Sermon for the Twenty-first Sunday after Pentecost – Deuteronomy 34: 1-12 & Matthew 22:34-46 

The Rev. Dr. Keith Hearnsberger

In the Name of Our Loving and Life Giving God + Father, Son and Holy Spirit.  AMEN.

An old saint, being asked whether it is easy or hard to love….replied: “It is easy to those who do it.”  (CS Lewis, 1948)

Let’s say the last part of this quote together:  “It’s easy to those who do it.”

Today’s Gospel reading from Matthew is filled with a series of questions and responses. First, the Pharisees question Jesus about the commandments in order to “test” him, and Jesus responds with the well-known words, “You shall love the Lord your God with all your heart, and with all your soul, and with all your mind.” And then he goes on to add, “And a second is like it, ‘You shall love your neighbor as yourself.’ But it’s not done here. Jesus has some questions of his own. “What do you think of the Messiah? Whose son is he?” And the Pharisees get themselves tied into a big mess and ultimately are not able to adequately answer Jesus. So, there are some interesting and intriguing questions being thrown around by Jesus and the Pharisees. But the overarching theme that sticks out to me, and to most of all who have read this message from this particular reading, is love.  To me, Jesus in one of his most direct messages challenges the religious leaders with the audacity of Love.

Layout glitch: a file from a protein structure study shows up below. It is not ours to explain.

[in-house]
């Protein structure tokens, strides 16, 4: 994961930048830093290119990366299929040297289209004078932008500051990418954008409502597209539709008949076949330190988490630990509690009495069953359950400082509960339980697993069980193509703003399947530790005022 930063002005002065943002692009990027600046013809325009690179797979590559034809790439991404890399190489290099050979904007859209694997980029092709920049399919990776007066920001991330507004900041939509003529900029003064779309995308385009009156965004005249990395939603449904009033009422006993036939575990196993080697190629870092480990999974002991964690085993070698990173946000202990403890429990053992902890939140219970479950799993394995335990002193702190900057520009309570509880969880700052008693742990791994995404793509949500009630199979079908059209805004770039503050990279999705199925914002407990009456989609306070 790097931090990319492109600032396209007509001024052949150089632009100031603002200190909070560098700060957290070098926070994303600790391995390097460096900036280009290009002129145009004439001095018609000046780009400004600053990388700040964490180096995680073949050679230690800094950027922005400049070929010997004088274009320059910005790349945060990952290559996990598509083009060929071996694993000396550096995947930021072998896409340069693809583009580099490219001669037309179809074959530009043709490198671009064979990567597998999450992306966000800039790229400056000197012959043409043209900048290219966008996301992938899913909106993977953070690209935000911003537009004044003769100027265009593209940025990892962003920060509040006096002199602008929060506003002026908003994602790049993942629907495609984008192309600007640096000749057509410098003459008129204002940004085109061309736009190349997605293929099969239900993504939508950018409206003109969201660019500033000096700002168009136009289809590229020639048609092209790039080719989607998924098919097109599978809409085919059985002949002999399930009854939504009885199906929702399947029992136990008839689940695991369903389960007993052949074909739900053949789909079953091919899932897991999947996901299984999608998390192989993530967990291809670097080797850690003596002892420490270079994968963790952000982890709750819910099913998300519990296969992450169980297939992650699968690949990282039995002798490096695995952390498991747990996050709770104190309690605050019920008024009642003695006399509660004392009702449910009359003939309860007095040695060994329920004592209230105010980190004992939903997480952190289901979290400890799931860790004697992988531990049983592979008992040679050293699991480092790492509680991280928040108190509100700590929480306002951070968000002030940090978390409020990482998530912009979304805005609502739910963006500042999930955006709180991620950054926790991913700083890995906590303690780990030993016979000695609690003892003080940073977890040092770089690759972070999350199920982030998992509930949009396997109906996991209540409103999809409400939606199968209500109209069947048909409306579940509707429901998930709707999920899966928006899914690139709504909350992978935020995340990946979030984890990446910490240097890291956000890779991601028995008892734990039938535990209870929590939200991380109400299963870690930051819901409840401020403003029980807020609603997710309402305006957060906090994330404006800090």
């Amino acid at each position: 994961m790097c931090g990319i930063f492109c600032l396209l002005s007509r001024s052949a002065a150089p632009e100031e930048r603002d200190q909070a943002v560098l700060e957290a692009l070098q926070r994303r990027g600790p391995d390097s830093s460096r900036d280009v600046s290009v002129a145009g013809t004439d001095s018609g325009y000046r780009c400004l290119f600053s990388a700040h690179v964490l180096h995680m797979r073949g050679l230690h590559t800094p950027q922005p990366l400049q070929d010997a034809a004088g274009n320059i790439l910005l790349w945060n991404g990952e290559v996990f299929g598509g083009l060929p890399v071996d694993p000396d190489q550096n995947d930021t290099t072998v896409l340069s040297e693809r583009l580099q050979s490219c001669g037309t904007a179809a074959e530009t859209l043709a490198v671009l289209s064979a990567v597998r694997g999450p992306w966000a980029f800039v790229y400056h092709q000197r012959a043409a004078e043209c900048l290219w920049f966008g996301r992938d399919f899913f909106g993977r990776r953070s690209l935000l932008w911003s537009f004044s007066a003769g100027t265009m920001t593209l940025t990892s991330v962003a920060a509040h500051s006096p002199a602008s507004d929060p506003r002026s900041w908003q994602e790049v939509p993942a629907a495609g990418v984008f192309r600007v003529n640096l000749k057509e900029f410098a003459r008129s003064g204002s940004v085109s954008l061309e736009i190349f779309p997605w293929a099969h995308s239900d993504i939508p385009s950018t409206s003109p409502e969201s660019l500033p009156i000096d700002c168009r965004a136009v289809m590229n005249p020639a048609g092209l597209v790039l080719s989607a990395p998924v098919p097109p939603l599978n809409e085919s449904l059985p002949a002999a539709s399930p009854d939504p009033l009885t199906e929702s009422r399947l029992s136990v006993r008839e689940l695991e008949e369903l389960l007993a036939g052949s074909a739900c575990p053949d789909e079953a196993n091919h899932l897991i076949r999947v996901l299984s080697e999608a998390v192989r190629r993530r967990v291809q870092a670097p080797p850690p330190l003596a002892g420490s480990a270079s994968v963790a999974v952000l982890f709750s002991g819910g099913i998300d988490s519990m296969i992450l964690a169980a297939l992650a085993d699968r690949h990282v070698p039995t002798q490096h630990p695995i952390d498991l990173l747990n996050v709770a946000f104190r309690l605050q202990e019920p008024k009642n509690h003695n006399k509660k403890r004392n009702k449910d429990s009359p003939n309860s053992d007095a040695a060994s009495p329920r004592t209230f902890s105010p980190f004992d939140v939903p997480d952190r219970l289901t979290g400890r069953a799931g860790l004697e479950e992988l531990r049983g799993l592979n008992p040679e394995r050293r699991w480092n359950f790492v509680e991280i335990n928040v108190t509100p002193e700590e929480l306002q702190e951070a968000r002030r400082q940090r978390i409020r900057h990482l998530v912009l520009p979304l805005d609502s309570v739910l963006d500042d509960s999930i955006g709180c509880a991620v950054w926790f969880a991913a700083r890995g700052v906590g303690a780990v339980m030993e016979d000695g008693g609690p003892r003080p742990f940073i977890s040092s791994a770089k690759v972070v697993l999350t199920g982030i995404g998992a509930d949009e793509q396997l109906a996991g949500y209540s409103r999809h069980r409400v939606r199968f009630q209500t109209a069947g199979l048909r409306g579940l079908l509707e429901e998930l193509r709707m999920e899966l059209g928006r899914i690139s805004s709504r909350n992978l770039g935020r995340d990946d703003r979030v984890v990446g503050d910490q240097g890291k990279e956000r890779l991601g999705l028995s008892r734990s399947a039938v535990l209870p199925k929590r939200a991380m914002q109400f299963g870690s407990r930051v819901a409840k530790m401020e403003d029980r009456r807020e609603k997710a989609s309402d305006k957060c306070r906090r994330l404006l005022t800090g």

Not only does this text have important questions embedded within it, but for me, it raises questions of my own. I love when I can pull a straightforward message out of scripture, which, by the way, is hardly ever. With my ‘black and white’ sensibility (one that I often must rely upon as a high school principal), clear messages from the gospel are such a WELCOMED thing for my meager understanding of God’s message to us. Upon first glance, it seems like the primary message in this text is pretty easy. Love God and love your neighbor. You got it. I can do that! But if we really listen to and ponder the words Jesus is saying, I think this text is a little more difficult than it first sounds. Love God with all your heart. I don’t know about you, but this concept in the 21st century reality of our lives is something that’s kinda hard for me to fully conceptualize, and I am on the brink of my Priestly Ordination!  (Kate, don’t report me to the bishop ).   How do you do that? How do you love God with all your soul? How do you love something with all your mind? Furthermore, we usually love things we can explicitly experience with our senses. Things we can touch, see, smell, taste, hear. How do we love God, something we can’t explicitly experience with our senses? How do we experience God in general? Who is considered to be my neighbor? These are all questions that rise up and don’t have any clear answers. So, Jesus’ commandment, which is the core of this Gospel passage, isn’t nearly as straightforward as first seemed. It seems to be bursting with audacity and becomes overwhelming for any who ponder too long. Audacity, as related by Mr. Webster, is synonoumus with boldness. Love..boldness..audacious..The Audacity of this thing called Love.